Becky Straus, staff attorney at the Oregon Law Center, said the first day landlords would have been legally allowed to file eviction notices for non-payment of rent by tenants whose 60-day protections had expired would have been Monday because landlords must give these tenants 10 days notice prior to deposit.
This means that it could be several weeks before an increase in deportation requests caused by processing delays becomes measurable.
“The state has a responsibility to ensure the efficient administration of these potentially life-saving benefits which were designed to prevent deportation,” Straus wrote in an email.
Attempts to speed up treatment
Last month, the state hired an external provider to process up to 8,500 claims in the tri-county area, where the majority of claims were filed. Many local agencies responsible for handling rental assistance applications have also developed workarounds over the past month to avoid fully processing applications through a state application system developed by provider Allita 360, which, according to them, was riddled with problems.
Brian Greenwood, owner of Allita 360, did not respond to a request for comment from The Oregonian / OregonLive on Thursday.
And in its latest attempt to speed up treatment and target tenants most in need, Oregon Housing and Community Services announced on September 7 that it would recover nearly $ 87 million from communities that had been slow to provide assistance to the population. rent through Oregon’s Emergency Rent Assistance Program, moving that money to a central reserve that the state will reallocate to local agencies once they distribute the money they have.
The state believes the move will allow it to direct funds to counties with the most applicants when those counties are ready to use that money to immediately process those requests.
More than $ 19 million was withdrawn from Multnomah County, which recorded the highest number of applications for rent assistance in the state, but only managed to process 13% of the nearly 11,500 applications received until now. About 41% of applications in Multnomah County are still awaiting initial review.
Denis Thériault, a county spokesperson, said the county has already made progress in speeding up processing and plans to hire more staff. He said he expects Multnomah County to eventually recover the $ 19 million in funding the state has clawed back, if not more, due to the county’s dire need for help.
Jimmy Jones is the executive director of the Mid-Willamette Valley Community Action Agency, which distributes rent assistance to tenants in Marion and Polk counties. He is also the legislative chairman of the Community Action Partnership of Oregon, which represents community agencies across the state.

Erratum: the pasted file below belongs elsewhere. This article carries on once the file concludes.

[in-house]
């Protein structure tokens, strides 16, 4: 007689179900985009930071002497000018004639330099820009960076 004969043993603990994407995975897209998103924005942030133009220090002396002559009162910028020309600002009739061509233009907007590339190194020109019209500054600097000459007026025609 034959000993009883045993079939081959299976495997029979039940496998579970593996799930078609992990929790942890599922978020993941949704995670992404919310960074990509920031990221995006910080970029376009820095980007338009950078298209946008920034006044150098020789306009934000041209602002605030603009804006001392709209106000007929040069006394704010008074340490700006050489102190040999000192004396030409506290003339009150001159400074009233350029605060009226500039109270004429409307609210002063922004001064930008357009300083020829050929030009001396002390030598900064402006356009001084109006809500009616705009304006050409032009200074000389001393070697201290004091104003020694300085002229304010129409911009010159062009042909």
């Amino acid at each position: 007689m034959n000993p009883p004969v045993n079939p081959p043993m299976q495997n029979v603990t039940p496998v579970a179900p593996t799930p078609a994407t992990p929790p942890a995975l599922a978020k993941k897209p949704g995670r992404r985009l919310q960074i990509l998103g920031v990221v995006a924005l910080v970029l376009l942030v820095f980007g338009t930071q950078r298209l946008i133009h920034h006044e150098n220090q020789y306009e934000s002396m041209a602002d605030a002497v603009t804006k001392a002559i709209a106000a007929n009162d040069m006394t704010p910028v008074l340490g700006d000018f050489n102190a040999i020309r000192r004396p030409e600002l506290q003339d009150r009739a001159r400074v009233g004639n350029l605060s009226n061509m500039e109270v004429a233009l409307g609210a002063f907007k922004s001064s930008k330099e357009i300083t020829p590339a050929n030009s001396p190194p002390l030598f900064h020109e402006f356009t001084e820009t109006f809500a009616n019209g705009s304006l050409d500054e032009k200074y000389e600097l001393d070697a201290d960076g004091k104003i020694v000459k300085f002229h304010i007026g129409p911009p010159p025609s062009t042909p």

Although the state has not withdrawn any money from his agency, Jones said many communities across the state that have had money taken are concerned that funds will not be fairly redistributed and tenants in their communities are losing aid.
“We’re just generally frustrated that the state has decided to do it without any warning or collaboration,” he said. “We are skeptical as to whether this will work. I think we are skeptical as to whether the money will stay in the communities to which it was spent.
Oregon could also be in danger of losing some of that funding entirely.
The federal government has allocated $ 204 million to the state for Oregon’s emergency rental assistance program. But as of September 30, he has the right to recover funds from states he deems “unable or unwilling” to spend the money and to reallocate that funding to states that have allocated at least 65% of their money.
Only about 20% of Oregon residents who applied for help under the program received or were approved for funding, with Oregon committing about 21% of the $ 204 million it has received from the federal government so far.
McDonnell said Oregon will need the full $ 204 million to pay aid to all tenants who have applied for help under the program, and the state is confident the federal government will not recover. not his money because Oregon showed the need for financing.
Other states have also struggled to pay federal rent assistance. The National Low Income Housing Coalition estimates that 24 states allocated a lower percentage of their federal allowance than Oregon.
While the US Department of the Treasury has said that high performing states that have allocated more than 65% of their funds could receive additional funds, they have not determined what percentage of funds states must allocate by September 30. to avoid having funds withdrawn, said Liz Bourgeois, spokesperson for the US Treasury.
In an email, Bourgeois wrote that the agency’s “strong preference” is to allow states to use all of their funding. But she also issued a warning:
“The Treasury is ready to reallocate funds according to the law,” she wrote, “from beneficiaries who have not provided these resources to tenants in need and their owners.”